Your Naturopath may use some of the following to enhance your treatment outcome
• Laboratory Testing
• Acupuncture
• Herbal Medicine
• Flower Remedies
• Hydrotherapy
• Diet and Lifestyle advice
• Supplement advice
• Fasting
The combination of acupuncture and naturopathy provides a unique way to tackle this perennial problem.

Why not contact bernie@shen.ie for more information or to book an appointment.

You can beat this, you don’t have to suffer year after year. Take control and decide that you are going to do what it takes to improve your health and be able to look forward to spring and summer in the future.

Now is the time of year when we want to relax in the sun, but there is much concern about sunbathing leading to an increase in skin damage and skin cancer. Excessive exposure to ultraviolet rays can increase the production of free radicals that can adversely affect the integrity of collagen in the skin. Over time our skin becomes cracked, wrinkled, aged, and brittle. Research suggests that skin cancer is cumulative over a lifetime. It begins with over exposure and serious sunburns during childhood.

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We can’t live without the sun. Our bodies require sunlight in order to manufacture Vitamin D which is needed for calcium absorption, amongst other things. So, we shouldn’t hide from our shining star, but here are a few helpful tips and precautions to take when you’re soaking in the summertime sun:

  • Use sunscreen – choose one with a high SPF that protects against UVA and UVB rays for greater protection. Apply 15 minutes before going outside and don’t forget your nose, ears and neck.
  • Timing is key – avoid sun exposure when the sun is at its highest peak in the sky, typically from 11am – 4pm.
  • Gear up – wear a wide brimmed hat, sunglasses and a T-shirt that filter ultraviolet rays.
  • Drink more water – you can avoid dehydration and provide moisture for the skin to prevent dryness, cracking and ageing.
  • Vitamins – help prevent skin damage, especially Vitamin A, E and other antioxidants. Flax seed oil can also support skin health. Check with your Naturopath to see what would be best for you.
  • Brush it off – before you take a shower, use a dry skin brush. This can open the pores and slough off dead skin, allowing your skin to breathe easily and work more efficiently.
  • Keep healthy – some medications may cause adverse reactions and side effects when we are exposed to sunlight. Acupuncture may be able to provide an alternative to these medications, keeping you healthy, safely and naturally.

If you want to have fun now, and not worry later, practice good sun sense. You and your skin deserve it.

PCOS and Fertility

May 4, 2015

Polycystic Ovarian Syndrome, or PCOS is a very common endocrine disorder in which a woman’s sex hormones, oestrogen and progesterone, are out of balance. This leads to the growth of multiple cysts on a larger than average size ovary. The cysts are not harmful and the exact cause is unknown but there is a strong genetic component meaning that women are more likely to develop PCOS if there is a family history of the disorder.

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Polycystic Ovaries OR Polycystic Ovarian Syndrome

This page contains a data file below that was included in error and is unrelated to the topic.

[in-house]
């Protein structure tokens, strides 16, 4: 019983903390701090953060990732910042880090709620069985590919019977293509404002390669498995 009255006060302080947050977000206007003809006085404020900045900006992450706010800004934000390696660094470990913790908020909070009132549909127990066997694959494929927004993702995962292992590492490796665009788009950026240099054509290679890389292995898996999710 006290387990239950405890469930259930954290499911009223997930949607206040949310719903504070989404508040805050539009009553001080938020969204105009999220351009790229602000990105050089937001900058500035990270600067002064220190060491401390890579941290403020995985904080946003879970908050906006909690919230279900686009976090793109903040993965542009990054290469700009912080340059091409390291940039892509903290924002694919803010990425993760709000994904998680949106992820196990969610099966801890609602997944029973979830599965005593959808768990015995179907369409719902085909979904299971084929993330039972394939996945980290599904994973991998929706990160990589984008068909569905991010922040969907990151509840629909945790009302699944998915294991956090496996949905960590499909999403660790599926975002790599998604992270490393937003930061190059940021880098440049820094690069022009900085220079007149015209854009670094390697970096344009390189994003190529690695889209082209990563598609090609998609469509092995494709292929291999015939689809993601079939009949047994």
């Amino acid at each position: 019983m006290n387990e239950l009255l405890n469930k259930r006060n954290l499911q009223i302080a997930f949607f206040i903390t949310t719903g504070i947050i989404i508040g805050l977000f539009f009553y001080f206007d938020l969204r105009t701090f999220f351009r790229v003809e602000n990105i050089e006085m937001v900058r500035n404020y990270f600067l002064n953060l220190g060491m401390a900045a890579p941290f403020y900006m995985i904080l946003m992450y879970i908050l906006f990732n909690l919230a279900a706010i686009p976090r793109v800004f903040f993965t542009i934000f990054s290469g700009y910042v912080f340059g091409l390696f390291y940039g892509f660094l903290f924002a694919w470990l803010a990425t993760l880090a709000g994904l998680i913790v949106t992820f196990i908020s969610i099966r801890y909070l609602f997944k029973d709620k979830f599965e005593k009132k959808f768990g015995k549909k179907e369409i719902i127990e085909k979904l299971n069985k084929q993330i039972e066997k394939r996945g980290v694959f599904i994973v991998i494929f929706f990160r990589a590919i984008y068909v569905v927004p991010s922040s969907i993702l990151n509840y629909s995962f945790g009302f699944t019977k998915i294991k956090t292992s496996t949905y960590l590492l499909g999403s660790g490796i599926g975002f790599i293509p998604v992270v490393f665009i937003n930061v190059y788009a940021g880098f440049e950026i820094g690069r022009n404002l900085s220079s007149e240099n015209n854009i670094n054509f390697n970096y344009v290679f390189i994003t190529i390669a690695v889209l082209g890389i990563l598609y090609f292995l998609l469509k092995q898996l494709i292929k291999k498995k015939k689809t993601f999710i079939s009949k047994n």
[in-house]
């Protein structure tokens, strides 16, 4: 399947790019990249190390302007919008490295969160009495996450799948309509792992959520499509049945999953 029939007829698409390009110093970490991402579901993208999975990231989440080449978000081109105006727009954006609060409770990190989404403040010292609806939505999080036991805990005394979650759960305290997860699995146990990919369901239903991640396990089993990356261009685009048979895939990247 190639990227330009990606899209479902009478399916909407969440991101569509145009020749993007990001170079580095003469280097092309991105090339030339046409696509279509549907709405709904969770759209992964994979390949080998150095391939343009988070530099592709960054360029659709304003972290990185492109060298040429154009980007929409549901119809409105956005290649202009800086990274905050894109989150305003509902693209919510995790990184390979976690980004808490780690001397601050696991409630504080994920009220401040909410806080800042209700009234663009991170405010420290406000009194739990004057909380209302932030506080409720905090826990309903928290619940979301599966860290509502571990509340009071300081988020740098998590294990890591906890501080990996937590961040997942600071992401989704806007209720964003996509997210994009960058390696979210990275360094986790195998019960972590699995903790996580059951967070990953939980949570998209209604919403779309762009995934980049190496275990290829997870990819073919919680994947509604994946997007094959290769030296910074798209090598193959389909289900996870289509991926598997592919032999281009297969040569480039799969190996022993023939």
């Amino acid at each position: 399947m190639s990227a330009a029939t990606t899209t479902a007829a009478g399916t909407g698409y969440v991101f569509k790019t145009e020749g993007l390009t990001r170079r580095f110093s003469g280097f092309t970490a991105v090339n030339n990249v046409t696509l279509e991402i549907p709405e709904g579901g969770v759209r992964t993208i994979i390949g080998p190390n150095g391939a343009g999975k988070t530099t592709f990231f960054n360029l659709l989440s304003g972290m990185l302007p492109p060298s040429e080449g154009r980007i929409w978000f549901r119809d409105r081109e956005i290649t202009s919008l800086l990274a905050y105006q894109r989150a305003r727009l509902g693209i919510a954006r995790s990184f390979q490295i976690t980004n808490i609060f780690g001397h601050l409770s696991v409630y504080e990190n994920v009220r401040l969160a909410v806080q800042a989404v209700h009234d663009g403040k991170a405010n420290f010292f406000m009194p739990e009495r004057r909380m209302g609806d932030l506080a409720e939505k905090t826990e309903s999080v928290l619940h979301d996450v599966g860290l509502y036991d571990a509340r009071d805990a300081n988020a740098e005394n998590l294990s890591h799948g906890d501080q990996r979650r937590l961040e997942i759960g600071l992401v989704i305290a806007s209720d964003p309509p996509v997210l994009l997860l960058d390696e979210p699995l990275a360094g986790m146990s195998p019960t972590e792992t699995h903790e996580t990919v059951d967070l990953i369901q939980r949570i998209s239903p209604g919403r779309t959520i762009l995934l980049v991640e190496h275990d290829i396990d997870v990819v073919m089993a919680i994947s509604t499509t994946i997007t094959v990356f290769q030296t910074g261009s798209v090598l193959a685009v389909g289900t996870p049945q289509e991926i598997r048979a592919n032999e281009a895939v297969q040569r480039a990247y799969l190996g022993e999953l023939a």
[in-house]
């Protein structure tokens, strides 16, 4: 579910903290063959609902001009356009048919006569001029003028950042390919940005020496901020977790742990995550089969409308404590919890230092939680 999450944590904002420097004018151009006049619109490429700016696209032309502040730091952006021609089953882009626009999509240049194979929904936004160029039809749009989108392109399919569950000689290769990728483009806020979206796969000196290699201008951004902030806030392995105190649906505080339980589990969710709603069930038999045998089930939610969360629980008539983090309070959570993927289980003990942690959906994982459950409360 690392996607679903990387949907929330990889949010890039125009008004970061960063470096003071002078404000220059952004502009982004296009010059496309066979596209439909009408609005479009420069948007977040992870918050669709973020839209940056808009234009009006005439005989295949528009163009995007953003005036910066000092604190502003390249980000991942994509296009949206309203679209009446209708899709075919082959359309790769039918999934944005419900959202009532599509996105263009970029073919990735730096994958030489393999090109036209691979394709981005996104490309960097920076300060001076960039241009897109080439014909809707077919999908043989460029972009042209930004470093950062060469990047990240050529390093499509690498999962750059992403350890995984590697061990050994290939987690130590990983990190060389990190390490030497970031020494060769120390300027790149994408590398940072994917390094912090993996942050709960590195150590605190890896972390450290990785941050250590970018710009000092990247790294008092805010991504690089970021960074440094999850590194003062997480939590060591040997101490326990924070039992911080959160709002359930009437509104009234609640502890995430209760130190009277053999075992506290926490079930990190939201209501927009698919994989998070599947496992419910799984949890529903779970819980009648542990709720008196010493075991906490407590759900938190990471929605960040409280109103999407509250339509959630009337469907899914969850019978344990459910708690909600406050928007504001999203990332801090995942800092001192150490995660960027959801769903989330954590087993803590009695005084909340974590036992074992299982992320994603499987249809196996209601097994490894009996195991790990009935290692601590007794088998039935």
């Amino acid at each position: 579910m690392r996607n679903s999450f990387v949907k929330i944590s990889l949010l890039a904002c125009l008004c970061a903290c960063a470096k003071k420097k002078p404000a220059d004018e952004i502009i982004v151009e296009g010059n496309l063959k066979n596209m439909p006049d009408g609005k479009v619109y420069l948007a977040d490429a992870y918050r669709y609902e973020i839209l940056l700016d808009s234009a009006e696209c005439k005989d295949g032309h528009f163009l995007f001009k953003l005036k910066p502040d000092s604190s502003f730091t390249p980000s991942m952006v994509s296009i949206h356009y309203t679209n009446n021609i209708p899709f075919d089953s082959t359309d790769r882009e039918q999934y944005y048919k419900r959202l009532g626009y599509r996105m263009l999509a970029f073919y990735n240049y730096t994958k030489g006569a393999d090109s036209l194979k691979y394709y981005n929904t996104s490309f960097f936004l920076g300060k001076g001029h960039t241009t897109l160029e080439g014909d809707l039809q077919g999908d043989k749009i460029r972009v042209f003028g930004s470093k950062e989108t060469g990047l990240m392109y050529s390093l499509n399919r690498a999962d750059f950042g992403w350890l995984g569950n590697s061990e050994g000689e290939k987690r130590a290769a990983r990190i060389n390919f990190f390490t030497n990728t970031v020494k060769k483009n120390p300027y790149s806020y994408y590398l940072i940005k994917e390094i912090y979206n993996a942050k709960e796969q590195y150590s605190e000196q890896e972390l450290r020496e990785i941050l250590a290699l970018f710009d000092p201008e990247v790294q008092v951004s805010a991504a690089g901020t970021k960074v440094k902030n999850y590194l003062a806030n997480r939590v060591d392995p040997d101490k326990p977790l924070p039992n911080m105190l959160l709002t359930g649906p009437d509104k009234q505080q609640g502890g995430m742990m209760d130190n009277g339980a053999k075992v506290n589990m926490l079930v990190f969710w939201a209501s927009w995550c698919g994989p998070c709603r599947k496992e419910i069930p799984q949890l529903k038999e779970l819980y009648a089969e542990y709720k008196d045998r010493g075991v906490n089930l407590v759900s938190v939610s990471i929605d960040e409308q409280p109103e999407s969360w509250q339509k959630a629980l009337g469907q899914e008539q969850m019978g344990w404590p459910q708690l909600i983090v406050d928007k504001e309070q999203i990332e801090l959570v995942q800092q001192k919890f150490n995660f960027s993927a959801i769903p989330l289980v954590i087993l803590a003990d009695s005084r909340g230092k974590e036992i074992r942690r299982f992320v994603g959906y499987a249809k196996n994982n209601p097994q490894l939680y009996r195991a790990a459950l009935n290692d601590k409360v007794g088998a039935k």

Some women are only mildly polycystic and the only symptom they may experience is a slightly irregular or longer menstrual cycle. These women generally don’t have a problem getting pregnant but it may take them a little longer than usual. Other women may be experiencing a range of symptoms including; obesity, insulin resistance, irregular periods, acne, excess body hair, mood swings, depression and of course problems getting pregnant. This is the difference between a woman with polycystic ovaries, and a woman experiencing a whole host of symptoms with polycystic ovarian syndrome.

Infertility

PCOS is the most common cause of infertility as some women can go for months without having a period. Long cycles are often followed by very heavy bleeding or for some women there may be scanty bleeding and anovulation, or amenorrhea. The hormonal imbalance means that less oestrogen is produced but there is an increase in other hormones like LH [luteinizing hormone] and testosterone. This has a knock on effect on the quality of the developing follicles and on the quality of the endometrium also.

Western medical treatment

This usually involves the oral contraceptive pill if the woman is not trying to get pregnant. Women who do wish to get pregnant are often given metformin, which increases ovulation frequency. Other drugs prescribed for fertility are clomiphene, hCG, and gonadotropin. IVF or other ART are recommended if these drugs fail. The problem with drug treatment, apart from the side effects, is that it does not address the root cause of the condition, which is the ovary’s endocrine imbalance and the quality of the eggs being produced.

Traditional Chinese Medicine [TCM]

TCM and Naturopathic medicine have a different approach to treating PCOS. It is a disorder that responds best to an individualised treatment plan. After a detailed consultation, your TCM practitioner will differentiate your pattern of imbalance and the root cause of your PCOS will be treated with acupuncture and dietary advice. If periods have been absent or irregular the practitioner will focus on restoring regular periods and regulating ovulation. Acupuncture can stimulate the organs, improve blood flow, normalize hormone levels and promote the proper functioning of the reproductive system.

Diet

What you eat is also very important for the PCOS client and especially if you are overweight. Fat cells store oestrogen so your practitioner may advise dietary changes in order to increase liver function as it is responsible for metabolizing excess circulating hormones.

Hope

Many women understandably feel a sense of frustration and hopelessness about getting pregnant and wonder whether it will ever happen for them. But don’t despair, the body can heal and rebalance, and you can get pregnant. Most women are hugely encouraged after a couple of months of acupuncture when they see their cycle length shorten and their ovulation come earlier and earlier until they ovulate nomally on day 14. As one client said to me recently that she now had 12 chances of getting pregnant per year instead of her previous 5-6.

RESEARCH